Very soon, and something we already knew through a few flashbacks, Elliot sees the only way to rid everyone of the plague that is the Bye Bye Man is to delete his existence, and existence that is only present in people’s minds… so those minds needs to be deleted, with extreme prejudice!


This story has basically taken the idea that the Nightmare on Elm Street films initially proposed of a supernatural existence that can only survive if there are people to believe in it, which in itself, comes from a philosophical theory that Gods need humans to praise them, because without a conscious entity to believe in them, they will perhaps cease to exist.

It’s also claimed that this is based on a true story of a group of friends and a haunted Ouija board in Wisconsin but me being a non-believer in the spirit world, I don’t believe it and that also doesn’t make the story better being based on a ‘true’ story.

The various actors in this film perform their roles ok, but the real bummer is the minimal screen time given to those that I actually wanted to watch the film for: probably barely 8 minutes altogether.

It’s also quite bloodless. There are occasions where you see the results of violence of people’s bodies or on the floor, but there are a couple of ‘shotgun violence’ scenes that perhaps there was an intention to add CGI blood and guts that was either forgotten or didn’t eventuate. These scenes are in flashbacks so maybe the director decided to make this scenes more ethereal and dreamlike, but more than likely they flat out ran our of money when it came time to cash some cheques. If dreamlike was the intention: that’s a massive fail.

Basically, another fancy new ghost story that fails on several counts… can we just go back to monsters or something please? Thanks.

Score: *


Format: This film was reviewed using the Australian region B bluray which runs for approximately 96 minutes. The film is presented in a perfect 1.85:1 widescreen image and an immaculate Master Audio. 5.1 audio track.

Score: *****

Extras: Disappointingly, none. Even a ‘based on the true story’ sort of thing could have been amusing.

Score: 0

WISIA: Nup, and I’ll probably throw this one away.

Don’t Knock Twice (2016)

One from the to watch pile…
Don’t Knock Twice (2016)


Film: After I watched this, but before I started the review I mentioned to a friend it was like all post-millennial ghost stories and wasn’t much chop, to which he pointed out two films, Sinister and We Are Still Here. I had to agree there have been exceptions, but in general, a good proportion of ghost stories at the cinema at the moment either riff in what we one called j-horror or borrow liberally, ie steal massively, from films like Insidious or The Conjuring… two series’ of films I have very little time for.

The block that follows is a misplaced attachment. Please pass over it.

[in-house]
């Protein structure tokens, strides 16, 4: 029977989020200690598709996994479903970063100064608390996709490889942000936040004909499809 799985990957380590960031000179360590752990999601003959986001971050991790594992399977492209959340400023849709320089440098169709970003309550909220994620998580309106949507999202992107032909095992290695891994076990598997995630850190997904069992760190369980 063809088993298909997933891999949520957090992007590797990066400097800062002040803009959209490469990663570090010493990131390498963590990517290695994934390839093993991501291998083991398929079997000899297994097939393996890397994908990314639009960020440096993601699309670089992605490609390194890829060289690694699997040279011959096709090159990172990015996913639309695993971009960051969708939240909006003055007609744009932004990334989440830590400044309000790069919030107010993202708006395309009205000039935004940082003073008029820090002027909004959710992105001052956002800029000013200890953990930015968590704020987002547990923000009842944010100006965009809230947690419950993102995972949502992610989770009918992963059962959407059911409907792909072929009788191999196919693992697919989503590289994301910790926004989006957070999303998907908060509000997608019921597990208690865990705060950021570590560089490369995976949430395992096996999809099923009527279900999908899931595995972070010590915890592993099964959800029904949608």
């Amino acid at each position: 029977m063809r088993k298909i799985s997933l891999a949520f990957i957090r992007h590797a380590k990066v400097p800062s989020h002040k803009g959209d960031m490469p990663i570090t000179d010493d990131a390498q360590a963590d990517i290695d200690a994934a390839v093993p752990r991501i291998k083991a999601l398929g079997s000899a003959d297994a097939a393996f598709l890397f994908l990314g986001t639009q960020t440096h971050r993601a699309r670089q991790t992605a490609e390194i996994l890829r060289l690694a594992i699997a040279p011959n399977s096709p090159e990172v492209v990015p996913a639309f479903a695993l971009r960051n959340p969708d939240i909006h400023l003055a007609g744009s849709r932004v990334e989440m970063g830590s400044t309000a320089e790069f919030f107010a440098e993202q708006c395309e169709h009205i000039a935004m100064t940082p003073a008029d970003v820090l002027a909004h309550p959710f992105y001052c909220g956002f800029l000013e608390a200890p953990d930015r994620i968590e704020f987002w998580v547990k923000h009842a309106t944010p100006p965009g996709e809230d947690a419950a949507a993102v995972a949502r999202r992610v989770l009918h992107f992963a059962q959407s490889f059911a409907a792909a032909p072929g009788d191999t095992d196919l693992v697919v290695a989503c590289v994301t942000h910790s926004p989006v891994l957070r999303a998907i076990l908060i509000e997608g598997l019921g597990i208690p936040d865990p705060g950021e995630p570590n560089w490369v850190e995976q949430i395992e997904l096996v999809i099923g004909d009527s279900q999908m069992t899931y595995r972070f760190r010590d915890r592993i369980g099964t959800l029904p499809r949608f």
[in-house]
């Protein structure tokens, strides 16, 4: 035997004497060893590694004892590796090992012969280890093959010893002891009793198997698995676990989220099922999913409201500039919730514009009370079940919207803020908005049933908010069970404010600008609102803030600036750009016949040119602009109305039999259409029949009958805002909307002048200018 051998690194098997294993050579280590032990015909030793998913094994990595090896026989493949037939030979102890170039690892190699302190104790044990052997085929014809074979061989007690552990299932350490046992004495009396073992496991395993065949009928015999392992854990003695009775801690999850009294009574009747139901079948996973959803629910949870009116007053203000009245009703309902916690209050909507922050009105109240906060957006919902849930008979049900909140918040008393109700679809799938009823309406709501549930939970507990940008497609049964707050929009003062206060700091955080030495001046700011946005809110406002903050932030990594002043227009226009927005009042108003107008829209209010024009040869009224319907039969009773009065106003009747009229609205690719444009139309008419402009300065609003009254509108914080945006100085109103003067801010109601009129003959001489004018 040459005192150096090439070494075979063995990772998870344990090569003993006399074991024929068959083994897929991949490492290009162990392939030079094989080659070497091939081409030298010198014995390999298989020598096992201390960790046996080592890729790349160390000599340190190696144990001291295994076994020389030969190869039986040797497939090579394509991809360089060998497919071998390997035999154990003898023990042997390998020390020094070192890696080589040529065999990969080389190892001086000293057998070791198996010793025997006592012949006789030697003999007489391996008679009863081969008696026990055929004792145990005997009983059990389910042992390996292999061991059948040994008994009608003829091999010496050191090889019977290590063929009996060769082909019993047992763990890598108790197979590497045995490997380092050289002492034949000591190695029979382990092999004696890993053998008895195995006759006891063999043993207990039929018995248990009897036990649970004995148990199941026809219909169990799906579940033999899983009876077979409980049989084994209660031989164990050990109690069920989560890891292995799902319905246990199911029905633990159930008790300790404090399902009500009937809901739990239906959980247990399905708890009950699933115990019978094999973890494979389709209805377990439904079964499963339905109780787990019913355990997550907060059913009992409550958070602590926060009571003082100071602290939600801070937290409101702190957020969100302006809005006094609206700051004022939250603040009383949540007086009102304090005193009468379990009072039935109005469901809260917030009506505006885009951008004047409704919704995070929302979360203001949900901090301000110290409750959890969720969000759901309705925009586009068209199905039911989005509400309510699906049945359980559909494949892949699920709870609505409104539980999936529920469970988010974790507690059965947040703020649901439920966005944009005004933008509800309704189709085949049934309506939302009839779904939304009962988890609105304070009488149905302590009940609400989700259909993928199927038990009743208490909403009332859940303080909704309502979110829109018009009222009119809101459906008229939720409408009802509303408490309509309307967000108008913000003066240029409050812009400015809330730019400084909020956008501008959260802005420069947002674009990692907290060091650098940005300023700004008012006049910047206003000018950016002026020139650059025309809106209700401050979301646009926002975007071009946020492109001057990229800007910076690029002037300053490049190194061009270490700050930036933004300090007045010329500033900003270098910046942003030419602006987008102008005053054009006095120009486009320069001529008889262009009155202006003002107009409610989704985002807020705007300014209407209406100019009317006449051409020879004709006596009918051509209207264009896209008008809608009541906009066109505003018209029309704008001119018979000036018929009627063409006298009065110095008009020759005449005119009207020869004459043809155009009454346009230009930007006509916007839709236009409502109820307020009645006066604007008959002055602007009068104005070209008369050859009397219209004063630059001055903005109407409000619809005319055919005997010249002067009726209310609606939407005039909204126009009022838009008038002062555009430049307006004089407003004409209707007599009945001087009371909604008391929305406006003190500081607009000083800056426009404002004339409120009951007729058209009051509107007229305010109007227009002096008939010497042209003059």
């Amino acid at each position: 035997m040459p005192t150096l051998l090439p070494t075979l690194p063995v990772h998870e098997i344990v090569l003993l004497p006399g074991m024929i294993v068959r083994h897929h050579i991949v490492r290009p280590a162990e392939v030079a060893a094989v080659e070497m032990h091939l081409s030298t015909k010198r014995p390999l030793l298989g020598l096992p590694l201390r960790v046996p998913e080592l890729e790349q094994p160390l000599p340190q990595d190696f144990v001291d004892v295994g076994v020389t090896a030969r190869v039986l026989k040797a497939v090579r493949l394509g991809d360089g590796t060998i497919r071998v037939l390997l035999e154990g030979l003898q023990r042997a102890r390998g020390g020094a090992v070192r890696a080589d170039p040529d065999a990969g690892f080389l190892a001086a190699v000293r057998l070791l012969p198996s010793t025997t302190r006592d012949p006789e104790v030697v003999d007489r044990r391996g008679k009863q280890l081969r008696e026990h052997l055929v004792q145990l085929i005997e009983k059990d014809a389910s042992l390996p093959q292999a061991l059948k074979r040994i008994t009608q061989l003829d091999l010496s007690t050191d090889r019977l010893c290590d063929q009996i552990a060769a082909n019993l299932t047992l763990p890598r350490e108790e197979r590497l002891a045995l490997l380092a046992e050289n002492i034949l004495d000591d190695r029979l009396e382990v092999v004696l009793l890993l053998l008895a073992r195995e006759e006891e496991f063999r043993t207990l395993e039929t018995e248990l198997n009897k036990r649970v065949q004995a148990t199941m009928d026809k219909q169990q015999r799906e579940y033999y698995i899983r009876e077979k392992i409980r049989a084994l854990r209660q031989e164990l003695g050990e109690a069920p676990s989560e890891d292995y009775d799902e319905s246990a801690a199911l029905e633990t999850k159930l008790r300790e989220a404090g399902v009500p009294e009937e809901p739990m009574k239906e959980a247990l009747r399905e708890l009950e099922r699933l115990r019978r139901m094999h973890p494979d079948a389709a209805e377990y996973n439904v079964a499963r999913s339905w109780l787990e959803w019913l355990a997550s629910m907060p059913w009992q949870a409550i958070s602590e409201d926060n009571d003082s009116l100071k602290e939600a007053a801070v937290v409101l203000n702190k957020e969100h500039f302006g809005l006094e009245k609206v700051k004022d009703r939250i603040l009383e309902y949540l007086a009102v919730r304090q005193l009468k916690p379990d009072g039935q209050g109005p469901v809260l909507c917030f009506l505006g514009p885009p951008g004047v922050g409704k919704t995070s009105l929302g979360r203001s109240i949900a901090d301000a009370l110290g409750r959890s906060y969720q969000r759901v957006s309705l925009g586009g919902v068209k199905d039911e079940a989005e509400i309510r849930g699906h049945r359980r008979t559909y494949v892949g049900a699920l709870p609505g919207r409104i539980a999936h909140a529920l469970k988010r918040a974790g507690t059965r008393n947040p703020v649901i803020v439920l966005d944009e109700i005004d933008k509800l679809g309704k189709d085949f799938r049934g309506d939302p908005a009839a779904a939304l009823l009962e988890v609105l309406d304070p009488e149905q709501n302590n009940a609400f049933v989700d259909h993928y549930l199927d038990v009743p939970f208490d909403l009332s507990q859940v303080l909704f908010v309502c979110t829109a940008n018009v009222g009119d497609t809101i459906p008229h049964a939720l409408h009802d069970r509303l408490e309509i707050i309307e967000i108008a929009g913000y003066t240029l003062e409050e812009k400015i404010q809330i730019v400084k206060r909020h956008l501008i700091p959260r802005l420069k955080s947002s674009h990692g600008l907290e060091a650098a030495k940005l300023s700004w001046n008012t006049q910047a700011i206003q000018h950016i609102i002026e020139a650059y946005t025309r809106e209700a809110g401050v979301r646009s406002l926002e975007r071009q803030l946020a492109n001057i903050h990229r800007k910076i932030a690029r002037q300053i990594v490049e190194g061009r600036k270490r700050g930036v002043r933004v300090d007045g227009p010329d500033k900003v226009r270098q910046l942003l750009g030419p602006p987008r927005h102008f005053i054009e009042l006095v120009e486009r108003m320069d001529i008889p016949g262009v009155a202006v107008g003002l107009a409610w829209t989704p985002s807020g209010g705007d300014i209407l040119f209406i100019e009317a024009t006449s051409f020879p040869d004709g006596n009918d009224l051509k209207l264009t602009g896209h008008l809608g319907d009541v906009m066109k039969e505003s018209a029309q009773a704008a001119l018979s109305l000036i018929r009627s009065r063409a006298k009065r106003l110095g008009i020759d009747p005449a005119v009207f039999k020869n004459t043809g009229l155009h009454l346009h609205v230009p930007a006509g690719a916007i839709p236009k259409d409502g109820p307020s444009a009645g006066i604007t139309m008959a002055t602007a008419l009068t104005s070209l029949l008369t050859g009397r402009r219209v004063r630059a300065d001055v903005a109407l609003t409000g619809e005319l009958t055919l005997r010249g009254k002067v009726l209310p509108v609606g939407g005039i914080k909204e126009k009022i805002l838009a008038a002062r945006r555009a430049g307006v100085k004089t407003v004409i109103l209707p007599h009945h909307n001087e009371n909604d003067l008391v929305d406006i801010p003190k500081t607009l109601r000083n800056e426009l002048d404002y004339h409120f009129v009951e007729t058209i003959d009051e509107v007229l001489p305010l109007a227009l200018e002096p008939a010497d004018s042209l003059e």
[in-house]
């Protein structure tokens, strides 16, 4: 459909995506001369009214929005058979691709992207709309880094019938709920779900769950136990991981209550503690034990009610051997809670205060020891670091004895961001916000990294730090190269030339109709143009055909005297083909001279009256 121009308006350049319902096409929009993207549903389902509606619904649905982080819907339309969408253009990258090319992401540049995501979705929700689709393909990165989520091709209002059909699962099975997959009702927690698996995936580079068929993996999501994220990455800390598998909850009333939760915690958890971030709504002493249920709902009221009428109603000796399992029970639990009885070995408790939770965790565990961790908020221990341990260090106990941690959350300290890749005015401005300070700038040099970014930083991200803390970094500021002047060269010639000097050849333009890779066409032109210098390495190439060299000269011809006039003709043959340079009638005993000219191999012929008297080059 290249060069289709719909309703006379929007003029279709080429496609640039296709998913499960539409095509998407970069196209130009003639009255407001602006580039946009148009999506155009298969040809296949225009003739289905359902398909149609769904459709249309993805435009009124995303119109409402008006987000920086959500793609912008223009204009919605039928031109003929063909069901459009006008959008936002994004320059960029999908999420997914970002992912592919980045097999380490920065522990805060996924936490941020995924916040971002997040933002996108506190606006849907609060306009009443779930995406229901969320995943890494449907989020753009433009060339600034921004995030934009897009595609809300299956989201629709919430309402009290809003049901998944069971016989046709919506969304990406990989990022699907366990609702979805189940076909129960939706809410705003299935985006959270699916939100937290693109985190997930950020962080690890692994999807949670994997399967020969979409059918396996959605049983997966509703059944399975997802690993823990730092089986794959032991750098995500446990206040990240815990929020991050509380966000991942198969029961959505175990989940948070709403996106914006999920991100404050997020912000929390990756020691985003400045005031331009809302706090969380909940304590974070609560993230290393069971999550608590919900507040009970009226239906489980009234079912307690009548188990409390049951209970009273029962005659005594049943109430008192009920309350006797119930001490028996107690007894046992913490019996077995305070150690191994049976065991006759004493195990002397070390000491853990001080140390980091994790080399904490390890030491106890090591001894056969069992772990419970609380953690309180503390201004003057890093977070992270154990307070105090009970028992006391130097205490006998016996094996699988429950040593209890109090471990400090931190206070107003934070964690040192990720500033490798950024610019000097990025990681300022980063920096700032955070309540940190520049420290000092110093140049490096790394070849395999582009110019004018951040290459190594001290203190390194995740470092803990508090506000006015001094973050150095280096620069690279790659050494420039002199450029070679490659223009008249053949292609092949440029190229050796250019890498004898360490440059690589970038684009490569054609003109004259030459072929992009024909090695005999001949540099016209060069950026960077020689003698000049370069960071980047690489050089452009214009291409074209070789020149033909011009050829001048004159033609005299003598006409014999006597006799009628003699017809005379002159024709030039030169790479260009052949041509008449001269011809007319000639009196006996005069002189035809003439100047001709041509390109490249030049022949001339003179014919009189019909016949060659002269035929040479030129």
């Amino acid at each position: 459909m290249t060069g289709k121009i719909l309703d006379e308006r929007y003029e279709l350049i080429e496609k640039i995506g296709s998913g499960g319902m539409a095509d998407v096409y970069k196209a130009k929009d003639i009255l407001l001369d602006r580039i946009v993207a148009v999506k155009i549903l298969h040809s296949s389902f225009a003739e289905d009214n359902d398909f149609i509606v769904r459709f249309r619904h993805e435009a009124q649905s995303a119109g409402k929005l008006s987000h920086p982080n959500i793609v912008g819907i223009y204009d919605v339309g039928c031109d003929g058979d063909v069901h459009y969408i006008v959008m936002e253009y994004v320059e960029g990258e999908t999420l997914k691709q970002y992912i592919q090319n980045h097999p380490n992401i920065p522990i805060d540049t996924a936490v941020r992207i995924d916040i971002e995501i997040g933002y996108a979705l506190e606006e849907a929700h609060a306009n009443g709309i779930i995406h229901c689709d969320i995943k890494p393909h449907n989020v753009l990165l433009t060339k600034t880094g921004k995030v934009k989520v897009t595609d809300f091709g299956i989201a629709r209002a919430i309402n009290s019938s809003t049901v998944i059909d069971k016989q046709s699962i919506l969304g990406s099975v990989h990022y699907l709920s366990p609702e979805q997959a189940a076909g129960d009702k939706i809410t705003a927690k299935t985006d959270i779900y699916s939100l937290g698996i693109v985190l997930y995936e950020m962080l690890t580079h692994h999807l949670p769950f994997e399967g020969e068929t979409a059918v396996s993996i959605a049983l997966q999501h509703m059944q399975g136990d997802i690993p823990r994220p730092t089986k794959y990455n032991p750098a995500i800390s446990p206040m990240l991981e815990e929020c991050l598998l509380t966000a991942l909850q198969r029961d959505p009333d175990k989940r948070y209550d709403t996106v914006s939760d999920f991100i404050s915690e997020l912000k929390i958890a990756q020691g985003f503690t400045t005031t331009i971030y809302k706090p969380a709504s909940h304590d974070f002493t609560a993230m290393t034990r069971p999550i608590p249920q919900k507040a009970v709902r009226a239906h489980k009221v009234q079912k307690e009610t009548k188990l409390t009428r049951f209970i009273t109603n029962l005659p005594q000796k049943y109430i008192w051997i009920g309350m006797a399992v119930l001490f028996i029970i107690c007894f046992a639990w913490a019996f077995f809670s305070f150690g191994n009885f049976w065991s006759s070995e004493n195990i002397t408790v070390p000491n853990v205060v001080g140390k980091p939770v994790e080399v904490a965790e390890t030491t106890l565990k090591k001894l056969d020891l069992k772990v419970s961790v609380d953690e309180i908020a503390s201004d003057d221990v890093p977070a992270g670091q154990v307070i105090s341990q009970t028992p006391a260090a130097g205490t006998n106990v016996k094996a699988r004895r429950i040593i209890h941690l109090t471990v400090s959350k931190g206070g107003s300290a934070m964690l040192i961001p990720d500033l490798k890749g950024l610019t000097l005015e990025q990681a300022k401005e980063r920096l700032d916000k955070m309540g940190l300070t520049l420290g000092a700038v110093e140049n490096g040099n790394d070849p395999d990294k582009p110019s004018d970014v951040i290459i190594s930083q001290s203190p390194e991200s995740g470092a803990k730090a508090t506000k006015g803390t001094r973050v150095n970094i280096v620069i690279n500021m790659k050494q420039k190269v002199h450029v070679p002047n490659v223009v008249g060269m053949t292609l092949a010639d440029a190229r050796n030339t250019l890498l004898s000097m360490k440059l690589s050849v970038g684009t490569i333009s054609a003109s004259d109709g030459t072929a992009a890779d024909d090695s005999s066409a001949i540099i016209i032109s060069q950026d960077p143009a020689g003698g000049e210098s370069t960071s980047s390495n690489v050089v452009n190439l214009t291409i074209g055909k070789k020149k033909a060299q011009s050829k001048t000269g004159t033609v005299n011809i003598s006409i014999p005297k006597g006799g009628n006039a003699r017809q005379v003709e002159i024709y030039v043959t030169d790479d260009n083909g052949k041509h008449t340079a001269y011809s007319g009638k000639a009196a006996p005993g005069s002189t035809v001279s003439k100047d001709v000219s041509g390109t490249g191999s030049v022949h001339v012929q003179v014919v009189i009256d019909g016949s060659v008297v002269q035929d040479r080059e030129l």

The best thing I can say about them is at least they aren’t Paranormal Activity films.

So why don’t I like these types of films? It’s quite simple: I don’t believe in ghosts, therefore the films hold no aspect of fear for me. Sure, there are scares I might flinch at, or at my wife’s scream when I watch them with her (which is why I see so many of them: she loves them), but outside of cinematic trickery, I just don’t find them scary!

This film also borrows a bit from the mythos of Freddy Krueger, with the concept of being taken to another reality where evil awaits. In this though the ‘other realm’ is on the other side of a door that has been ‘knocked twice’ upon, instead of Freddy’s distorted dream dimension, though both seem to be able to be manipulated by the ghost/ witch/ demon/ supernatural thingy.

I do have to give this film, Don’t Knock Twice, a little bit of credit in this department. At least director Caradog James has attempted something different with the script provided by Howl’s Nick Ostler and Mark Huckerby. It really does attempt for a different spin on the post-millennial ghost story, but unfortunately the trappings and tropes of those tales are so ingrained, and there is such apparent necessary visual and audio language now that it’s hard to avoid and still make the punter get what he’s seeing.

You know, because us fans of cinema are dumdums.

It also borrows quite heavily from the ideas behind Candyman and Urban Legend 3, you know, the ‘Beetlejuice’ effect: you do something a particular amount of times and it will bring about a haunting from a person, so whatever you do don’t say ‘whatever’ three times, or in this case, whatever you do… Don’t Knock Twice…


Recovering addict and scultptor Jess (Kate Sackhoff) is attempting to get her life and family back on track, which includes being reunited with her estranged daughter Chloe (Lucy Boynton) after she was put in foster care several years ago, but the reunion comes at a cost.

You see, Chloe and her boyfriend pissed off the spirit of a woman who was accused of being a child murderer by the local children, but did she do it, and how can our heroines undo the curse that has been done?


There is some elements of the ‘family drama’ aspect of this, and Sackhoff and Boynton are really good in their roles. In actual fact, Sackhoff proves herself to be somewhat of an amazing actress in this role of dubious mother figure, and her and teenage daughter Boynton’s relationship rings as true. Actually if this had have been a family drama about a mother/ daughter relationship and NOT a horror film it would have been cast perfectly, but it is a horror film, and the generic ghost aspects and tropes of the post-millennial ghost story are so apparent you could play bingo with it.

Urban myth: tick. J-horror look to the ‘ghost’: tick. Mysterious face at the window: tick.

BINGO!

To it’s credit the script does make attempts to twist the tale a couple of times, but the payoff of each twist doesn’t really work, and is telegraphed far too early and then fizzle out.